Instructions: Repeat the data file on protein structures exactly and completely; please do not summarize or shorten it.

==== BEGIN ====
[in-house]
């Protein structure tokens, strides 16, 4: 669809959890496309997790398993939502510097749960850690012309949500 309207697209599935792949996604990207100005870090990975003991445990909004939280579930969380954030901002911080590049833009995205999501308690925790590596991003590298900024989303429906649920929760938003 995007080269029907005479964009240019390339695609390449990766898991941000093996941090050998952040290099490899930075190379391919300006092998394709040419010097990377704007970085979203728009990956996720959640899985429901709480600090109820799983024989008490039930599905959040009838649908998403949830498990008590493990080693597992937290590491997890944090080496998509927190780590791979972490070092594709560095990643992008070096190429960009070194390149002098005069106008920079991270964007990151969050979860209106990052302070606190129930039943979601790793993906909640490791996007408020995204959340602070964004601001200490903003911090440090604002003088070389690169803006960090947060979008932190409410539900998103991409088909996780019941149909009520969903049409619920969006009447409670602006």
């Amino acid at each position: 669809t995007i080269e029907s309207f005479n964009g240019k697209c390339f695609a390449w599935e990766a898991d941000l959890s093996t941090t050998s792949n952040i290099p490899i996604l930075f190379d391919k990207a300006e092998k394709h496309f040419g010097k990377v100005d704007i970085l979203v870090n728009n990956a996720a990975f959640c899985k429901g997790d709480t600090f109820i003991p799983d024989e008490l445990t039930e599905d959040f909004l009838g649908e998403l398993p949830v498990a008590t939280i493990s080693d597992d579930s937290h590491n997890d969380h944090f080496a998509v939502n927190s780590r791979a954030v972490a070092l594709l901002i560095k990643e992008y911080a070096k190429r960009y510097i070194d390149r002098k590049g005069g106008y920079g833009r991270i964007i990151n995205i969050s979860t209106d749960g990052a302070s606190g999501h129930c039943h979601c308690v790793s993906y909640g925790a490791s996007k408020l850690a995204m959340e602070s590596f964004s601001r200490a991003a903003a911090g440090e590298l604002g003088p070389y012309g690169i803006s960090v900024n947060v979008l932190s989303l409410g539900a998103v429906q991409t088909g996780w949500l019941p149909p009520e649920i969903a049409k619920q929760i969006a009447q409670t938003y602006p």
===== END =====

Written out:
[in-house]
């Protein structure tokens, strides 16, 4: 669809959890496309997790398993939502510097749960850690012309949500 309207697209599935792949996604990207100005870090990975003991445990909004939280579930969380954030901002911080590049833009995205999501308690925790590596991003590298900024989303429906649920929760938003 995007080269029907005479964009240019390339695609390449990766898991941000093996941090050998952040290099490899930075190379391919300006092998394709040419010097990377704007970085979203728009990956996720959640899985429901709480600090109820799983024989008490039930599905959040009838649908998403949830498990008590493990080693597992937290590491997890944090080496998509927190780590791979972490070092594709560095990643992008070096190429960009070194390149002098005069106008920079991270964007990151969050979860209106990052302070606190129930039943979601790793993906909640490791996007408020995204959340602070964004601001200490903003911090440090604002003088070389690169803006960090947060979008932190409410539900998103991409088909996780019941149909009520969903049409619920969006009447409670602006």
């Amino acid at each position: 669809t995007i080269e029907s309207f005479n964009g240019k697209c390339f695609a390449w599935e990766a898991d941000l959890s093996t941090t050998s792949n952040i290099p490899i996604l930075f190379d391919k990207a300006e092998k394709h496309f040419g010097k990377v100005d704007i970085l979203v870090n728009n990956a996720a990975f959640c899985k429901g997790d709480t600090f109820i003991p799983d024989e008490l445990t039930e599905d959040f909004l009838g649908e998403l398993p949830v498990a008590t939280i493990s080693d597992d579930s937290h590491n997890d969380h944090f080496a998509v939502n927190s780590r791979a954030v972490a070092l594709l901002i560095k990643e992008y911080a070096k190429r960009y510097i070194d390149r002098k590049g005069g106008y920079g833009r991270i964007i990151n995205i969050s979860t209106d749960g990052a302070s606190g999501h129930c039943h979601c308690v790793s993906y909640g925790a490791s996007k408020l850690a995204m959340e602070s590596f964004s601001r200490a991003a903003a911090g440090e590298l604002g003088p070389y012309g690169i803006s960090v900024n947060v979008l932190s989303l409410g539900a998103v429906q991409t088909g996780w949500l019941p149909p009520e649920i969903a049409k619920q929760i969006a009447q409670t938003y602006p």